• Early in 2010, a reporter from Maxim embedded with Erika’s unit deployed in Afghanistan. His goal was to give a voice to Army Air Medics and Erika was able to share the story of October 14, 2007. Their story. Read more of the story HERE. And read the full Maxim article HERE.
  •  In September 2010, Mom was able to help spread awareness of Gold Star Mother’s Day via Survivor Outreach Services. Read the full article HERE
  • Google “1LT Tom Martin” – you will find site after site of memorials, messages and stories – some from people who have merely stumbled across Tom’s site while searching for things like Army Rugby, Ranger School and West Point.
  • I’ve written memories of Tom several times within this blog. Entries about Tom are HERE.
  • My personal album of favorite photos of Tom is HERE.





  • Contributions may be forwarded to the 1LT Tom Martin Memorial Foundation, P.O. Box 9235, Fayetteville, AR 72703-0021. 
  • Contributions may also be forwarded to the Returning Heroes Home, 1162 East Sonterra Boulevard, #210, San Antonio, TX 78258.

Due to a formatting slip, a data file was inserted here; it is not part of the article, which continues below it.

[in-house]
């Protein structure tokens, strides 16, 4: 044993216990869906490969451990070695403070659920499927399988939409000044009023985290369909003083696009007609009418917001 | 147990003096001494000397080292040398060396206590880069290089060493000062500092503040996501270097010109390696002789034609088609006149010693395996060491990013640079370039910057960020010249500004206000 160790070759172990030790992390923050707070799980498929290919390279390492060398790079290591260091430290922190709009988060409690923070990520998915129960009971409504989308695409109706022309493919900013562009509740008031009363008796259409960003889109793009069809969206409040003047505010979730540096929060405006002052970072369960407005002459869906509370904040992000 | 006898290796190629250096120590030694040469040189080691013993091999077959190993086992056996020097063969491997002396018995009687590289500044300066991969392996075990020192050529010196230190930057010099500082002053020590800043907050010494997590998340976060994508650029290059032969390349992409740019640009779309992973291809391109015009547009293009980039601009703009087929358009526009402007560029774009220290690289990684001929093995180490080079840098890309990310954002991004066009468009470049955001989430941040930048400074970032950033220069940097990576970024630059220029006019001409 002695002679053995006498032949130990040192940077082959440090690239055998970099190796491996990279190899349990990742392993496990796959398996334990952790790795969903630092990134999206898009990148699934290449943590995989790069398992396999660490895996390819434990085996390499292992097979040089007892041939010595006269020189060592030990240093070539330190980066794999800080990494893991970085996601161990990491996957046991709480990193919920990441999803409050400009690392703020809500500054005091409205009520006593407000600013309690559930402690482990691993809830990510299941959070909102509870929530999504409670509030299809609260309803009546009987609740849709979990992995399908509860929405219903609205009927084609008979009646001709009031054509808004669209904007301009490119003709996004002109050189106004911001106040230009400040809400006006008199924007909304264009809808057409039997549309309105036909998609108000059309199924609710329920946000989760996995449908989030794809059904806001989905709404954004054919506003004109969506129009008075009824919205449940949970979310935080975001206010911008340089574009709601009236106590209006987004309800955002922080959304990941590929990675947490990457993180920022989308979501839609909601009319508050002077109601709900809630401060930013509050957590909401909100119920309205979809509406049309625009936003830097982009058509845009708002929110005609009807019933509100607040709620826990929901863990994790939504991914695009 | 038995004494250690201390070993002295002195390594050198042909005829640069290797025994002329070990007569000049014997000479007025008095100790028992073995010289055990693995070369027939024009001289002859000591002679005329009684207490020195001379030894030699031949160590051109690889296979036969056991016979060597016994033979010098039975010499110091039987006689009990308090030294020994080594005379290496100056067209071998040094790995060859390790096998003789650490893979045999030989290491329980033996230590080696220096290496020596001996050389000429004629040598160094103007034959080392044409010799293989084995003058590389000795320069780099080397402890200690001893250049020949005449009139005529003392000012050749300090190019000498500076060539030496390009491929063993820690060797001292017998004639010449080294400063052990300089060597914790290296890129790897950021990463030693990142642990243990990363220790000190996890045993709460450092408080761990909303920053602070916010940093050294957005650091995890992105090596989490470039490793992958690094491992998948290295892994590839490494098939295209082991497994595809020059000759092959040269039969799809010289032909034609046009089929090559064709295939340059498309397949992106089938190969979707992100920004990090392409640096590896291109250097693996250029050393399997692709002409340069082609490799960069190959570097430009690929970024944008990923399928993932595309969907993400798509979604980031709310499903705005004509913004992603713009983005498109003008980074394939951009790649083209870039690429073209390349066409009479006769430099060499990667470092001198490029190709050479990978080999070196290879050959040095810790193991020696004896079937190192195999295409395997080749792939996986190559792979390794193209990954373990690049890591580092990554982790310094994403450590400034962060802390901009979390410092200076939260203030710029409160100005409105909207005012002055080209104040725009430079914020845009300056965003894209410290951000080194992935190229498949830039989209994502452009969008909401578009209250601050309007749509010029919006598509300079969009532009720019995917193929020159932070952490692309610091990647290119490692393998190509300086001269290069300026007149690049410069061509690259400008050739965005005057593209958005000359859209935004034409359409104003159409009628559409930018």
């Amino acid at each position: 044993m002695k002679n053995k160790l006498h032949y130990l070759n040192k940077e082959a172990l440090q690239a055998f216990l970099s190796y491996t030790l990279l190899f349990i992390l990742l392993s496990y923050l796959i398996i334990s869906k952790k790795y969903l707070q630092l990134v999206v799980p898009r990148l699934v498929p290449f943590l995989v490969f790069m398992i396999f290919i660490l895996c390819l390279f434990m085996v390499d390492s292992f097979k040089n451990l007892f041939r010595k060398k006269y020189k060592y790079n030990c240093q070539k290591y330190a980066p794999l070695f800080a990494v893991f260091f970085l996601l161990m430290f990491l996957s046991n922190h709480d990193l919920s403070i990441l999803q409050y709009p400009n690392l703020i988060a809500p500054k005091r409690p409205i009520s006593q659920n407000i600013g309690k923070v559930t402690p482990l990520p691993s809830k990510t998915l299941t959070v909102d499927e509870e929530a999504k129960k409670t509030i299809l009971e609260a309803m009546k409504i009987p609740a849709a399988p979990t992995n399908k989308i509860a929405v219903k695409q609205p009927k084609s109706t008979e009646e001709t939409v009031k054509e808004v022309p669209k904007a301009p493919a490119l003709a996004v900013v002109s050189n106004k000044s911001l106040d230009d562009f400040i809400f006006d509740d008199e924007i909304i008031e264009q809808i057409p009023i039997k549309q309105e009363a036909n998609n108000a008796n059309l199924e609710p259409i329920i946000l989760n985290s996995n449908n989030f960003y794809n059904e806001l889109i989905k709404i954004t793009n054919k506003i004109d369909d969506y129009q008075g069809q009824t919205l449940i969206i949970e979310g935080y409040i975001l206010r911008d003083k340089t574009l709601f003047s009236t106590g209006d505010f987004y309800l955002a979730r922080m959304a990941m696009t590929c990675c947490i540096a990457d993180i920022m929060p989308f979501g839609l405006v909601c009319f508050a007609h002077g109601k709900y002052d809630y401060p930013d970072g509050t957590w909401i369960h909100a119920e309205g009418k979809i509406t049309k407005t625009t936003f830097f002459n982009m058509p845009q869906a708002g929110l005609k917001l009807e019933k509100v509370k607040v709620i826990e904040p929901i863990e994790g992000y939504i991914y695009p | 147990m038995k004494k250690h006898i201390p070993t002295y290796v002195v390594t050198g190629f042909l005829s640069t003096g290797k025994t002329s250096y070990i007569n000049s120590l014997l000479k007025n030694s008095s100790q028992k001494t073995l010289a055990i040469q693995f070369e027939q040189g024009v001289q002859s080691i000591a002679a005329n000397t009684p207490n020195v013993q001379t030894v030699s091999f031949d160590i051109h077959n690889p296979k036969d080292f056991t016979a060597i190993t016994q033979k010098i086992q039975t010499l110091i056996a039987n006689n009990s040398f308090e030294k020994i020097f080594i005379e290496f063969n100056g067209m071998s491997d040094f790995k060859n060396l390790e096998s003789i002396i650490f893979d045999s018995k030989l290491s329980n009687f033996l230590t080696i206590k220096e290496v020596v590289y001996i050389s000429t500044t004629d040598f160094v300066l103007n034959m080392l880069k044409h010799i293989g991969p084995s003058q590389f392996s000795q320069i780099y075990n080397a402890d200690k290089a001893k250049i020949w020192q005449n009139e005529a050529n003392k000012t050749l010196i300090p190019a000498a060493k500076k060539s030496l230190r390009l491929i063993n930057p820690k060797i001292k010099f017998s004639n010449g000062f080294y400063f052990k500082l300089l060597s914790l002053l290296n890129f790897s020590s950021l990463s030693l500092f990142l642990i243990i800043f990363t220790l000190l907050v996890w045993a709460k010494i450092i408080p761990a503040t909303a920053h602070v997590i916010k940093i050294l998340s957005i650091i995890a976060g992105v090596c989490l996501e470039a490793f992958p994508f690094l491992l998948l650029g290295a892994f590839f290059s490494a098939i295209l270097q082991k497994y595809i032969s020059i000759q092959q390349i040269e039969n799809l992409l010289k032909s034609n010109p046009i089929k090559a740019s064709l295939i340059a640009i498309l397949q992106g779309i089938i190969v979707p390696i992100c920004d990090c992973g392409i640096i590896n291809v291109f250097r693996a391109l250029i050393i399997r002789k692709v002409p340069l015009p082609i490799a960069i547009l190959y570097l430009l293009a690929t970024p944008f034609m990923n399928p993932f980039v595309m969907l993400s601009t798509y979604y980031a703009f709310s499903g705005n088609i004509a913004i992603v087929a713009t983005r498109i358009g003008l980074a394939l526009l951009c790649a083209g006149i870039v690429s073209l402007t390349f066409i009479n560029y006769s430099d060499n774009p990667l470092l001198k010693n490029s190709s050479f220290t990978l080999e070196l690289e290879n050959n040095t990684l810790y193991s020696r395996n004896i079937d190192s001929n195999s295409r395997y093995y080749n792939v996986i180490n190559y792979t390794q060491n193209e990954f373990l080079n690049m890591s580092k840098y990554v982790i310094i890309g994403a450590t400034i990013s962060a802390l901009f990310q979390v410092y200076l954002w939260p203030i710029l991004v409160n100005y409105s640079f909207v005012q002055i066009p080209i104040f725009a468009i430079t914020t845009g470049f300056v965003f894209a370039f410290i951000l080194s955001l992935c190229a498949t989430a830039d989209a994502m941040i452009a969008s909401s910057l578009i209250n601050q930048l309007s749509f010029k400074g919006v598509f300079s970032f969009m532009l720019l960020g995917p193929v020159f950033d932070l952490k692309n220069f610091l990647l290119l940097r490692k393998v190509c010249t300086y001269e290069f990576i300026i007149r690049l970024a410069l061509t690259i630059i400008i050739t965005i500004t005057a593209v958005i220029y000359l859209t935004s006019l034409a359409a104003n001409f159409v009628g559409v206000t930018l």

When you remember me, it means that you have carried something of who I am with you, that I have left some mark of who I am on who you are. It means that you can summon me back to your mind even though countless years and miles may stand between us. It means that if we meet again, you will know me. It means that even after I die, you can still see my face and hear my voice and speak to me in your heart. For as long as you remember me, I am never entirely lost. — Frederick Buechner  


Tom Sarah Xmas 83 Tom Sarah WP Grad



If you have a memorial or a story to share, please leave a comment here. Every memory and every story shared makes Tom’s smile last longer. 

9 thoughts on “My brother, Tom

  1. If I listen carefully, I can still hear that voice behind the smile. Something I never want to forget.

  2. His smile was wonderful…truthful, meaningful, sincere, beautiful… Altho I never tire of looking at pictures of him, I don’t need them to remember that face & that smile. Love you, Tom. Miss you.

  3. Sarah,

    God Bless your brother and your family. He did not die in vain.

  4. I love that I get to read your updates.